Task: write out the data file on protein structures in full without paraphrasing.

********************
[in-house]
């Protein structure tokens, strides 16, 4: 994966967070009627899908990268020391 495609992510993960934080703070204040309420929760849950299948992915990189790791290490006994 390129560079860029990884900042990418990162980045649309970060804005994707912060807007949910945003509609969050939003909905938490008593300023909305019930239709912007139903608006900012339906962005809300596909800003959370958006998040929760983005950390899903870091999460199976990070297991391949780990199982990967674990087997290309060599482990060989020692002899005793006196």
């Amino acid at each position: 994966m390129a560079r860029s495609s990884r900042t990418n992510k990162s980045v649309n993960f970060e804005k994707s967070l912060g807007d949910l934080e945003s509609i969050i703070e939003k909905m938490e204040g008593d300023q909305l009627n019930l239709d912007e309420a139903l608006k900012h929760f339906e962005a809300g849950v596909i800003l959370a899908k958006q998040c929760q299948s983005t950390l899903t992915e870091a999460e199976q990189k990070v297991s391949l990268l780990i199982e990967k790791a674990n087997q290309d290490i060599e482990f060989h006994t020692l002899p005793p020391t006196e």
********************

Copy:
[in-house]
């Protein structure tokens, strides 16, 4: 994966967070009627899908990268020391 495609992510993960934080703070204040309420929760849950299948992915990189790791290490006994 390129560079860029990884900042990418990162980045649309970060804005994707912060807007949910945003509609969050939003909905938490008593300023909305019930239709912007139903608006900012339906962005809300596909800003959370958006998040929760983005950390899903870091999460199976990070297991391949780990199982990967674990087997290309060599482990060989020692002899005793006196």
């Amino acid at each position: 994966m390129a560079r860029s495609s990884r900042t990418n992510k990162s980045v649309n993960f970060e804005k994707s967070l912060g807007d949910l934080e945003s509609i969050i703070e939003k909905m938490e204040g008593d300023q909305l009627n019930l239709d912007e309420a139903l608006k900012h929760f339906e962005a809300g849950v596909i800003l959370a899908k958006q998040c929760q299948s983005t950390l899903t992915e870091a999460e199976q990189k990070v297991s391949l990268l780990i199982e990967k790791a674990n087997q290309d290490i060599e482990f060989h006994t020692l002899p005793p020391t006196e």